Bucket head is a game. A great game. One of our favorites. It involves me putting a yellow plastic bucket down over one of my kids’ heads until their face is completely covered and then using it for a drum. All the while loudly chanting, “Buuuucket HEAAAD! BucketHeadBucketHead!” I drum fairly lightly, and they laugh and laugh and then it’s my turn to wear the bucket. It is elegant in its simplicity.
The game has evolved. Now the Peanut plays it with her little brother. In her version, she runs at him and slams the bucket down over his wispy, blond-haired, unsuspecting head and then wails on it with everything she’s got. Just pounds the shit out of him. While screeching “Bucket Head!” like an insane bird of prey. The Pumpkin Man usually vacillates between laughing and crying until I can rescue him. He’s so happy she’s playing with him, but man, love hurts. She smiles and screams his name and tells me “He likes it daddy, he likes it!” It’s a little frightening for everyone. In a good way.
At our twice weekly, YMCA playgroup, not everyone talks to me. It’s mostly moms. Some of them are nice, many are standoffish. Some of the standoffish ones even go to the trouble of carrying extra, suspicious, mistrustful stares in their diaper bags that they drag out just for me.
There are times when I’m self-pitying about it and I wonder what I did wrong. Of course, when I’m honest with myself, I know what I did.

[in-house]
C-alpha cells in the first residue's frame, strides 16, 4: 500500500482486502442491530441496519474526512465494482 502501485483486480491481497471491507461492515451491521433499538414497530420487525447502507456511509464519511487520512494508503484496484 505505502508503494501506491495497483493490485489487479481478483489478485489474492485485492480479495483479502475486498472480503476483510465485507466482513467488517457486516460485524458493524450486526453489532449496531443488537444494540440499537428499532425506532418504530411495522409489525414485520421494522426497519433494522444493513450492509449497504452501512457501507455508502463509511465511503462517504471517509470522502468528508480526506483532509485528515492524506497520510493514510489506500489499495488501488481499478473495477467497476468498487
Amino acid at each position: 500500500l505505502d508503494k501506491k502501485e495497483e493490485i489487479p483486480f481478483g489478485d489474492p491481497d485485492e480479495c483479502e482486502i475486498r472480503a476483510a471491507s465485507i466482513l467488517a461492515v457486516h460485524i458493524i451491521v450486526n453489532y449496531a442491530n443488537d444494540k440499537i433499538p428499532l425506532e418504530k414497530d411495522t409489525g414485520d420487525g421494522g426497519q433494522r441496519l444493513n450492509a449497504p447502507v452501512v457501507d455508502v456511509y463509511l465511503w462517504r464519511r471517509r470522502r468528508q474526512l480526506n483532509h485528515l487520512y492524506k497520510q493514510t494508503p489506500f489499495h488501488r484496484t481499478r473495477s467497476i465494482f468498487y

It started innocently enough. I was over to the side, playing a game of Bucket Head with my kids. Some of the other kids noticed. They were intrigued. Who wouldn’t be? Being naturally friendly, I shared our family game with them. At first it was just a couple of the bolder 3 year olds. They in turn, passed it on. Paid it Forward. In a flash, there were toddlers everywhere playing Bucket Head. Playing it hard. Like a campfire in a meth lab, it quickly got out of control. Toddlers, dozens of them (hundreds?) eyes wild, unseen mouths flecked with foam, running blindly, screaming, “Bucket Head! (some of them had placed the bucket on their own heads and were stumbling around the gym, the call of Bucket head echoing out from under their plastic headwear. That is not how the game is played. I mean, c’mon guys. Pay attention. Which is something I probably shouldn’t have been saying at that moment.).”
We ran out of buckets early on. They used plastic bins, bags, toy strollers, big wheels, Playskool garages; whatever plastic toy they could cram onto each other’s heads and then thump. Tiny warrior-savages careening around, smiting the shit out of each other, crashing into each other. Screaming and eventually, swearing. “Bucket Head! Fucking Buuucket Heaaad! GAAAHH!” Civilizations collapsed and playgroup was plunged into chaos. Darkness. Not unlike the darkness you might experience if you were to have a bucket suddenly descend, unbidden, over your eyes.
It took us a long time to recover. Not everyone has forgiven me.
I wonder if they would like Cymbal Feet any better?